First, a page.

Ranking on IMDb Top 250: #72
Director: Christopher Nolan
Starring: Christian Bale and Hugh Jackman
Nearly everyone who I've asked about The Prestige has said some variation of the same thing: "Is that the magician movie with Ed Norton or the one with Christian Bale?" Alas, that was the thing that killed The Prestige in the box office and has only recently stopped affecting its legacy. It was a movie about magicians released at almost the exact same time as The Illusionist, a movie about a magician starring Ed Norton. The Illusionist was decent in a popcorn movie sense, and it was basically about magic and love. It was a harmlessly good flick to see at the theater that probably indirectly sold some magic sets. The Prestige, on the other hand, is a classic Christopher Nolan mind-bender. The illusions are brilliant, but what's more brilliant is the two – not one, but two – God-damning, Earth-shattering plot twists that Nolan throws at the audience. It was enough for me to rent this movie from my local video store for one night (these were dark times indeed) and watch it twice. I needed to verify that what Nolan told me happened had really happened. The fact that it had made the twists that much more satisfying.
Stripped down to its essence, The Prestige is less a movie about magic than it is a movie about the nature of competition. The magicians played by Christian Bale and Hugh Jackman are both willing to push themselves to their absolute limits at what they do to one-up the other. They start out working for the same magician as assistants, but when they go their separate ways after a terrible onstage accident, each makes it his only goal to outperform his ex-coworker. Each illusion is more insane than the last, and for basically the last half hour of the film, you'll be scratching your head and wondering if they seriously just did that. But they did. Oh, they did. The only potentially annoying thing that drives the plot is some seriously bad pseudo-science is used to explain how one of the illusions works, and within the context of the otherwise totally possible film, it's a little disappointing if you linger on it for too long. That being said, the first time you see it, if you don't think about it too much, you'll have your brain blown out the back of your head in awe.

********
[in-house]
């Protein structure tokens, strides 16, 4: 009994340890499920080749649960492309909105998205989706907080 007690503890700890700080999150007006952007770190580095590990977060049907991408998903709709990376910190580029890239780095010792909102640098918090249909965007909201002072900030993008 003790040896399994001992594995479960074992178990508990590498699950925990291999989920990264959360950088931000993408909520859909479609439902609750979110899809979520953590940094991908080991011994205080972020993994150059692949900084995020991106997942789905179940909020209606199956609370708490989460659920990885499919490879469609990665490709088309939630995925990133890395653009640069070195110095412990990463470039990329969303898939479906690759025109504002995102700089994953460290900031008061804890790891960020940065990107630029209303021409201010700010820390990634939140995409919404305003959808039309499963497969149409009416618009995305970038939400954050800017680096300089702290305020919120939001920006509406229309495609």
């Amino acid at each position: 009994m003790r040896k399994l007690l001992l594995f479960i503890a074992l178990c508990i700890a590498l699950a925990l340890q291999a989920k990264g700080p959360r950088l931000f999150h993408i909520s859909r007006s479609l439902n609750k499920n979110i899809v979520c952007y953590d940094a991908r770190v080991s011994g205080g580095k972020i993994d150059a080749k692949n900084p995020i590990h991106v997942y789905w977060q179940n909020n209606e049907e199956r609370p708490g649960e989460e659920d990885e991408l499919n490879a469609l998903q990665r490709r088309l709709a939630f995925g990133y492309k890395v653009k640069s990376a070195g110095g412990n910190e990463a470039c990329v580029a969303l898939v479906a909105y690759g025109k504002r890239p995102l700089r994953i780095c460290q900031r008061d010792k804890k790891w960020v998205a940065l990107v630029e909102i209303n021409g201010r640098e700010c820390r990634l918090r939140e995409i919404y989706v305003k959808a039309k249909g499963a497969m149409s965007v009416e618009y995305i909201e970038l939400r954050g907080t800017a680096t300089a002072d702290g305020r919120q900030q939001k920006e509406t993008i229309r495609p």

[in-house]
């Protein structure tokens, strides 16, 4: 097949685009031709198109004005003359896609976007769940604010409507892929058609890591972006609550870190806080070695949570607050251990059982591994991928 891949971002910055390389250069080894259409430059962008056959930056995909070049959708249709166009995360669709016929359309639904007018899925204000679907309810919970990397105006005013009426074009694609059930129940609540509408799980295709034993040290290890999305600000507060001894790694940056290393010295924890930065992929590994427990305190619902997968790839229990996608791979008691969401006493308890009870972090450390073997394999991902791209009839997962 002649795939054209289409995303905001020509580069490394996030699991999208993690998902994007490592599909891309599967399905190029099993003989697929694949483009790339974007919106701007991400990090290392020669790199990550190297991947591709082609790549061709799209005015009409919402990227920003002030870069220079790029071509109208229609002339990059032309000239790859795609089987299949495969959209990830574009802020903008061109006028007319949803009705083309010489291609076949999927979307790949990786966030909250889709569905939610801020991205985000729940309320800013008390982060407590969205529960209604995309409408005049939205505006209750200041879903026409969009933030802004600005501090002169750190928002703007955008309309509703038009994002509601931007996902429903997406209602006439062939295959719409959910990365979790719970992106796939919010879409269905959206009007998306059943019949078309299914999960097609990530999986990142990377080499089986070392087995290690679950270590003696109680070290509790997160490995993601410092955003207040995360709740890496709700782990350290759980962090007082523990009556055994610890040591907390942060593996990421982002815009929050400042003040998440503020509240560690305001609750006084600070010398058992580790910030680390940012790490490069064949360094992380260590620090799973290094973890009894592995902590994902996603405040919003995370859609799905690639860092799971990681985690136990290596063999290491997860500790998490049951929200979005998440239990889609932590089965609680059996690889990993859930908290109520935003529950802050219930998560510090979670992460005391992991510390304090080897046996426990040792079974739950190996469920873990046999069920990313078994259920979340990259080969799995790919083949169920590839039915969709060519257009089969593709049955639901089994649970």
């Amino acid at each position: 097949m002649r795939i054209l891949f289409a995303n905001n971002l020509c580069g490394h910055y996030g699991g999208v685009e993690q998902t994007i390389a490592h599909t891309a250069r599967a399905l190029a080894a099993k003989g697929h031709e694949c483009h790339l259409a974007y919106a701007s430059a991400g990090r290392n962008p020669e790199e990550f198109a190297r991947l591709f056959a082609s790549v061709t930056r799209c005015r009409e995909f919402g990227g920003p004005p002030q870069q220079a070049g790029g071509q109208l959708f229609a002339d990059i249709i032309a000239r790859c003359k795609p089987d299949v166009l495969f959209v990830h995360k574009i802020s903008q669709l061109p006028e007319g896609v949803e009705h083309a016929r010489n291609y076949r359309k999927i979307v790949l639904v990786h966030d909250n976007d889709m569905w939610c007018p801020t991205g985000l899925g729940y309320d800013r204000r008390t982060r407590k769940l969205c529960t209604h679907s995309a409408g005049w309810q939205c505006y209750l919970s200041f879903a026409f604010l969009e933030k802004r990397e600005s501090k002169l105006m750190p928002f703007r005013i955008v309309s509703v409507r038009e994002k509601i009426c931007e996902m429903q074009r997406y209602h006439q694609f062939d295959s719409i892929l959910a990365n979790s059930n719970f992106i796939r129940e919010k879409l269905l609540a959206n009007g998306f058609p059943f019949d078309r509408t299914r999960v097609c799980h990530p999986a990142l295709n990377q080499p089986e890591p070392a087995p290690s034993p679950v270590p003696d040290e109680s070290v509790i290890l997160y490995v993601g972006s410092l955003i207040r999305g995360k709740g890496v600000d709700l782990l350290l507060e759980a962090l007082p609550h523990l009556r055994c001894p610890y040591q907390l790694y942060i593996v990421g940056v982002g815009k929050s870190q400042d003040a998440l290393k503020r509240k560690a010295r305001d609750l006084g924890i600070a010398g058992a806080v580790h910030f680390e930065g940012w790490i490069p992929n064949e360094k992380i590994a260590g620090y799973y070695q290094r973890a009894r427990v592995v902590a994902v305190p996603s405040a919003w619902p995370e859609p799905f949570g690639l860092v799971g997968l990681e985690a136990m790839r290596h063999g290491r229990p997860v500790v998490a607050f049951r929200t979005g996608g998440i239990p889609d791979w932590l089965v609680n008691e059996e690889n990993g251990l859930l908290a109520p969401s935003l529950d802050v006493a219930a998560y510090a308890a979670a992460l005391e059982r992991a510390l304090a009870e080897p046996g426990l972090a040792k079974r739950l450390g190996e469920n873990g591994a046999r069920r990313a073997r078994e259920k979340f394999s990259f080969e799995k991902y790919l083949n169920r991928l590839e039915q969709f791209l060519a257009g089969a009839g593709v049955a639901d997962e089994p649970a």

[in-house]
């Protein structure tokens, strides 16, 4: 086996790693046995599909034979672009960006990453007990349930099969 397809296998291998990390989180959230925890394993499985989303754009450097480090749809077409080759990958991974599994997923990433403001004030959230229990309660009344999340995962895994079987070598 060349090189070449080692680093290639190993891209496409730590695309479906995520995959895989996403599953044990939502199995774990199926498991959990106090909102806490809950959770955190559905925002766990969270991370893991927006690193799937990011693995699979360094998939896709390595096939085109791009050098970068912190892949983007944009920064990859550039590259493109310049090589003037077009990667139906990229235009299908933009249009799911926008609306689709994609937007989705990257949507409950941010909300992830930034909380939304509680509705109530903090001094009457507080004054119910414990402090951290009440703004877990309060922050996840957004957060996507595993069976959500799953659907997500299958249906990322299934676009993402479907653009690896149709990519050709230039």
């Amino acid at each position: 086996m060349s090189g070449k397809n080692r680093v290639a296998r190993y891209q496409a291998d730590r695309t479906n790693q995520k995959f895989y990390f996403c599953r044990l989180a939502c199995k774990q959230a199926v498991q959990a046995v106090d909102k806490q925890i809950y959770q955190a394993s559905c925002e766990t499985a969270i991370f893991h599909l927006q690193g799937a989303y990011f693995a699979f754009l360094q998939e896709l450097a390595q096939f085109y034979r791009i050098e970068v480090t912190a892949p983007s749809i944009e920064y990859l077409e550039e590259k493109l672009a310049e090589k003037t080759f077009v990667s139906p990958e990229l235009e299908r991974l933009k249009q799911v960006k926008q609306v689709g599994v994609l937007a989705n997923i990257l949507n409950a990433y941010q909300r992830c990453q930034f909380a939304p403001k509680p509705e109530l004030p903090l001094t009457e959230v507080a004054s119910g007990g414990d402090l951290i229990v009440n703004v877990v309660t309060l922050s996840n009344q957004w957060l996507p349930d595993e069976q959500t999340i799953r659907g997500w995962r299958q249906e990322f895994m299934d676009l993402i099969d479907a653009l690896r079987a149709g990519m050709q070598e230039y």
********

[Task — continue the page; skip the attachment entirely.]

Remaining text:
It's difficult to talk about this movie without talking about the two big plot twists, but for the sake of spoiler protection, and because I know full well that simply typing out the twists has approximately zero percent of the impact that actually watching them has, I'll steer clear of specifics. The first twist involves Hugh Jackman's character, and despite the frustrating pseudo-science, it's pretty great. It explains the opening scene where we see Jackman drowning in a locked tank of water backstage at his show with Christian Bale frantically trying to let him out, and it would totally suffice as a cool plot twist to make The Prestige a little bit more complex. But then the Nolan (I keep saying Nolan, but I suppose I really mean Christopher Priest, the author of the novel the film is based on) brings out the big guns. He gives us a wickedly satisfying yet totally simple twist that we feel like we should have seen coming from a mile away but didn't because we were so engrossed in watching the movie unfold. It's a perfectly executed plot twist, but we shouldn't really expect anything less from Christopher Nolan. Finally, we're left with a highly ambiguous parting shot – much like he would use in Inception – that leaves us wondering what really just happened. It teases, it tantalizes, and yet, it satisfies. If there's a more consistently excellent director working today than Christopher Nolan, I've never seen his films.
The Good: Those two plot twists should be the gold standard for plot twists. No one can pull those off right now like Nolan.
The Bad: The pseudo-science used to explain away the first twist might bother some of the people who have a harder time suspending their disbelief than others.
The Skinny: Definitely deserves its spot.